I. One of my 'memoiring' searches led me to this old photo. So very many life stories could be told these many years later.
The setting: the sierras of Córdoba where we went once a year for church camp, a beautiful area that evokes fond memories.
- The two kneeling in front are no longer with us. The first taken in a tragic accident that left my friend to raise her four adolescents alone. The second, my best friend's brother, a seminary teacher. His death was not as sudden, even so, unexpectedly premature. His widow is wheelchair bound and has a non-verbal down syndrome daughter still at home.
- My three younger brothers are clustered on the right, all middle aged now (depends on your definition, I guess, but they are not in the senior citizen category yet), and all have a heart for missions--the taller one is a pastor who also served as a missionary in Argentina; the next one is serving there now; and the youngest is an elder of a Spanish speaking church.
- Next to them is my former boyfriend who will figure prominently in one of the chapters of my current writing project, My Argentina: Life and Struggles of a TCK (or something like that). As I was researching background information about JR's Basque immigrant ancestry, I learned so many interesteing facts.
- Argentina has welcomed the greatest number of Basque immigrants, so the connection between the two countries is very strong.
- They are a very strong (stubborn?) people who have survived for centuries as a unique group
- Their language, euskera, has no known ties to any other.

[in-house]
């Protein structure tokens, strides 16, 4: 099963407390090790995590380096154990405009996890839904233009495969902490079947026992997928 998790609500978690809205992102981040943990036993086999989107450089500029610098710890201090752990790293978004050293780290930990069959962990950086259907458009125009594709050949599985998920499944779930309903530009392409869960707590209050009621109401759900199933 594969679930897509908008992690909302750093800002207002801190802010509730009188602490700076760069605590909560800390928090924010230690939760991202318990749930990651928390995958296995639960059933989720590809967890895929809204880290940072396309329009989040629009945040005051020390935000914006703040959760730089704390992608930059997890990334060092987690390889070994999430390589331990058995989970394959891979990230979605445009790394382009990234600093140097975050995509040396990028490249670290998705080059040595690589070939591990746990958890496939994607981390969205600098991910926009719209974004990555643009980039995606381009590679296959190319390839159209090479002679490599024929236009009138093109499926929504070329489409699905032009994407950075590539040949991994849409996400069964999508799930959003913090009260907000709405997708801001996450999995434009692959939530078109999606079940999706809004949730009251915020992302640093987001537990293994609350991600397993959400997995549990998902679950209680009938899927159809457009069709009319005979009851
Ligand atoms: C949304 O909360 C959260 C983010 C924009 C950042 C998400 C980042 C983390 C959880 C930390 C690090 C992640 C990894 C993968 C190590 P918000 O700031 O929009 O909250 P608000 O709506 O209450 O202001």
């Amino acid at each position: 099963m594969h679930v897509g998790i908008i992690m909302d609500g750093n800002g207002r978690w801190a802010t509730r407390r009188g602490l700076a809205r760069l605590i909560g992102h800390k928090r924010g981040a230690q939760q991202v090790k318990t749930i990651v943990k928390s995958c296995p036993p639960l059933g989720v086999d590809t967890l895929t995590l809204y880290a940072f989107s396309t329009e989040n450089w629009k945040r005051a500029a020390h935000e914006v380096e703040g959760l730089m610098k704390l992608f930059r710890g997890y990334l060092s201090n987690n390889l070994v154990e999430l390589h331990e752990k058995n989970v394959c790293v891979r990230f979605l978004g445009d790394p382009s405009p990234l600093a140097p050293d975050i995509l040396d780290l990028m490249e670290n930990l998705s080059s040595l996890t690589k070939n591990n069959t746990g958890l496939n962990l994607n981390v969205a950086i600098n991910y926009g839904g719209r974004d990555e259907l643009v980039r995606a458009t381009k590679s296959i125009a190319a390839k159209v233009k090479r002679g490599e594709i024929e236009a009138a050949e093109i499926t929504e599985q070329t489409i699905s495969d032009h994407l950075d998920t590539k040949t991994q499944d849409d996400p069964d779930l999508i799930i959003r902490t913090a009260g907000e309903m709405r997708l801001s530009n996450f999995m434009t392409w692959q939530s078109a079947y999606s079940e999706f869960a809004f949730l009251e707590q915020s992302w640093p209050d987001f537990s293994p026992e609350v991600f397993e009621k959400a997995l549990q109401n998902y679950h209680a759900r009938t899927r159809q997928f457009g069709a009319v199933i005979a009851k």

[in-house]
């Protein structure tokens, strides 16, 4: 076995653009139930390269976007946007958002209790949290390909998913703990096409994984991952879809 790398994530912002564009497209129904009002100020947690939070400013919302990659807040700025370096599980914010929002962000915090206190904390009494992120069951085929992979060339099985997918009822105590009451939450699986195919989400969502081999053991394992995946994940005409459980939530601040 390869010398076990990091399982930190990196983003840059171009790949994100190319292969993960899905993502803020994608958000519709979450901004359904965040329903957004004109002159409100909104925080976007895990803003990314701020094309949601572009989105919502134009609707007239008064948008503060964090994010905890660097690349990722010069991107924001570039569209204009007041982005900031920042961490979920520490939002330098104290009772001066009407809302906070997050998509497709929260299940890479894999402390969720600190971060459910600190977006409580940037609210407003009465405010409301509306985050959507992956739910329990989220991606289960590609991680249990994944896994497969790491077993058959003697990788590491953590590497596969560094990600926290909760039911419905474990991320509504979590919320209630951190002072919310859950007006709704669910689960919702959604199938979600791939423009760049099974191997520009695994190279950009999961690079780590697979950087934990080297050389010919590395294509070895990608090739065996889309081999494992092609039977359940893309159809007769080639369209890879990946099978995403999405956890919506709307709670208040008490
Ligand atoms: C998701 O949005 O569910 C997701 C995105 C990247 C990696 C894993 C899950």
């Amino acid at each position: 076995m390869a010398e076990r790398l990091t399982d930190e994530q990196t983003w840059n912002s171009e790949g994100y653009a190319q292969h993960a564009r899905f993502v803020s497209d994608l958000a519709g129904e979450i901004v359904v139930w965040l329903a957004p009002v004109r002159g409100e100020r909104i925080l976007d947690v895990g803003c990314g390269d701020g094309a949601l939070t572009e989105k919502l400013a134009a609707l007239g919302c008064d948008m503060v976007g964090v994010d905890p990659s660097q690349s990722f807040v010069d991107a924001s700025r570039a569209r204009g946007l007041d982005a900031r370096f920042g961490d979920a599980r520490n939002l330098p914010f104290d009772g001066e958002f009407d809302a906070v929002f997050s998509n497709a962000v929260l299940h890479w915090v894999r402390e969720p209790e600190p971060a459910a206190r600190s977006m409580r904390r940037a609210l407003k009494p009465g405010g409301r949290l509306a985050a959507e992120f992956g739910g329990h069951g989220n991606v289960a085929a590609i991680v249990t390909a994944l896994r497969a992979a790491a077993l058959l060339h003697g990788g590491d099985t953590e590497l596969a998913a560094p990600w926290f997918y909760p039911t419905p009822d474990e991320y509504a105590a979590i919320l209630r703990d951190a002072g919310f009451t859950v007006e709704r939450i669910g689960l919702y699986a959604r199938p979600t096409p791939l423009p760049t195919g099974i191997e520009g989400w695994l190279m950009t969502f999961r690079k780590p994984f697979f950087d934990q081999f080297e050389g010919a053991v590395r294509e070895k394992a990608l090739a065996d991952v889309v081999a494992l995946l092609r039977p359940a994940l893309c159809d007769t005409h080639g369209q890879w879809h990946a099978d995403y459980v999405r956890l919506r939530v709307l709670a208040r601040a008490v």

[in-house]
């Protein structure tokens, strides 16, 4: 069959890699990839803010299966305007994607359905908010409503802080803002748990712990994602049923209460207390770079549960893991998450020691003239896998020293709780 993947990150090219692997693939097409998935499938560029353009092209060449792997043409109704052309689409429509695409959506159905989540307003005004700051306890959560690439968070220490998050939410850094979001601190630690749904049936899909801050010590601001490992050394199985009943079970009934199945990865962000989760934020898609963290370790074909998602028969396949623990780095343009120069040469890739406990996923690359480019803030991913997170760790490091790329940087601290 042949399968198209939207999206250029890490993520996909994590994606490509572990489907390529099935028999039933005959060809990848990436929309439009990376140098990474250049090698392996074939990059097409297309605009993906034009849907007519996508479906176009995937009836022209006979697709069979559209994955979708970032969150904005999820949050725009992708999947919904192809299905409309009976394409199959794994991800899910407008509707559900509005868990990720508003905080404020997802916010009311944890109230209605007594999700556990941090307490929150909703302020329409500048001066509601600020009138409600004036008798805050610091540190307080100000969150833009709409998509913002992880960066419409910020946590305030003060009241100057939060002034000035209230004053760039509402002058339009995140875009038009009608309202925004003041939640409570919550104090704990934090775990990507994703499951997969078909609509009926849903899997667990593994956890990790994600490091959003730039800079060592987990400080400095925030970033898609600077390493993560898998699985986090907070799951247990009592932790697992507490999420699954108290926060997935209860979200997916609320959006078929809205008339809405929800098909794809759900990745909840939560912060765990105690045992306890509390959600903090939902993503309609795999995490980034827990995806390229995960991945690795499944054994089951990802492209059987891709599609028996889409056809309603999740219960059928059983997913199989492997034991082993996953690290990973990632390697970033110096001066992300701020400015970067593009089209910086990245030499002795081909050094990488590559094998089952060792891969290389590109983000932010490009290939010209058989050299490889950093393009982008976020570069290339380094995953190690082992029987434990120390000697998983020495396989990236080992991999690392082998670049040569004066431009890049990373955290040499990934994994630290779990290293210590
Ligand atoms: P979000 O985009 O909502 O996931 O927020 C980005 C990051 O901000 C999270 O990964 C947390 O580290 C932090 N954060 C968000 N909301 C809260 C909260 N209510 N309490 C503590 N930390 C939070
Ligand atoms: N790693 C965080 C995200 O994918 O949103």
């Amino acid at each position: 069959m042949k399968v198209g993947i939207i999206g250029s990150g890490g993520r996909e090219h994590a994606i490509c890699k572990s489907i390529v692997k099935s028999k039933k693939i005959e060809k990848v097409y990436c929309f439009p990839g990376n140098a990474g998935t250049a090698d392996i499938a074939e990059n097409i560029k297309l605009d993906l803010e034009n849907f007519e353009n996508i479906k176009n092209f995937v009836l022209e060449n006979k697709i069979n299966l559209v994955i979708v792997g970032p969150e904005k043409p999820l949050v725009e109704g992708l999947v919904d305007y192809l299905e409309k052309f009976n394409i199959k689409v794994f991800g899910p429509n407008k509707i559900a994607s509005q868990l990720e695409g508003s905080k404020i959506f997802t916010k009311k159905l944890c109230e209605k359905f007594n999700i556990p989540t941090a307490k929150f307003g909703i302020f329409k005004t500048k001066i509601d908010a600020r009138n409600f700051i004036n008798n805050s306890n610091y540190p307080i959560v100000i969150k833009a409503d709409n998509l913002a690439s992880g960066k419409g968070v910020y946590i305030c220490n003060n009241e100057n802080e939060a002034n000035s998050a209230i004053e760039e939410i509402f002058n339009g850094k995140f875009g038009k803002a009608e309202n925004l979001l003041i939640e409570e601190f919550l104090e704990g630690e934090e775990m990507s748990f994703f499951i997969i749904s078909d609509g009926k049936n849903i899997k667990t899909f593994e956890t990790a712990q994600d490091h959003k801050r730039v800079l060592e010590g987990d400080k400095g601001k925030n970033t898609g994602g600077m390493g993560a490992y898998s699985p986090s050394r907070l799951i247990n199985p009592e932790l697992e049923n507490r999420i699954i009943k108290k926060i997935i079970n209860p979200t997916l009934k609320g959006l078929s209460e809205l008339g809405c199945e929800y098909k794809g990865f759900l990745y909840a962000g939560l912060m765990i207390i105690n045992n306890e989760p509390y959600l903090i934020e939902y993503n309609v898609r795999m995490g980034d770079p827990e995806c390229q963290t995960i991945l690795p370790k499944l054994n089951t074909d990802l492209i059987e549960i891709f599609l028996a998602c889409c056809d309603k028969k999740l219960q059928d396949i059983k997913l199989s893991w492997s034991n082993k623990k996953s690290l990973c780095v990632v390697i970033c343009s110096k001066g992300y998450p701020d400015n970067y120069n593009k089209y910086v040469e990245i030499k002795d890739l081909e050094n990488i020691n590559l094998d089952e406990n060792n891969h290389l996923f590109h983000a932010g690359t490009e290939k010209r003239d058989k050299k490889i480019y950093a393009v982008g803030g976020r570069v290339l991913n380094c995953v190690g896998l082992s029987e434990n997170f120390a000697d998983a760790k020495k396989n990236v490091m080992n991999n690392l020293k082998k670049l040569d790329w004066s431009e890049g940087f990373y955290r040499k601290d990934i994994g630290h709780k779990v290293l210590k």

- Distinguishing physical characteristics are: prominent chin and nose; big ears; and RH negative blood group. A common way to refer to non-Basques is "short ears".
- The tallest young man in the photo teaches and trains pastors and evangelists in several countries: Peru, Chile, Argentina.
- Some of the other names elude me. But one of the girls I must call this week, good reminder of a neglected opportunity.
An aunt on my father's side started scanning old photographs. This one of Dad's four oldest siblings is a treasured bit of history.
All overcame adversity and lived full lives. The oldest was one of the founders and presidents of Grace Seminary. His head always did have a tilt. I wonder why? Maybe I will find out.
Another aunt on Mother's side, spent countless hours going through Grandma Hirschy's diaries and letters highlighting anything to do with our family. I especially enjoyed the following entries:
Gradma traveled to Huntington, IN to help out when Mother got out of the hospital after I was born. In her diary she recorded, "Sam carried Kathryn out to the car and into their new home. I held the baby."
Next day, "Baby is fine. She is a darling with black hair. Kathryn tried to eat dinner at table almost fainted, but ate supper with no problem."
It is hard to imagine Mother in such a weakened state. We know her as the strong one. How the roles have reversed. If she could, she'd be the one carrying Daddy now.
In the family letter the following week, Grandpa wrote: "Mother got home from Huntington a week ago today. She says the baby is a Hoyt, she has dark hair and is a very intelligent child, already understands when you talk to her. Hoyt and Hirschy must be a wonderful combination!!!!!"
So there you have it--the H-H heritage! ;)
Just imagine the fun I am having perusing the 200 pp my aunt chose and archival-librarian cousin copied!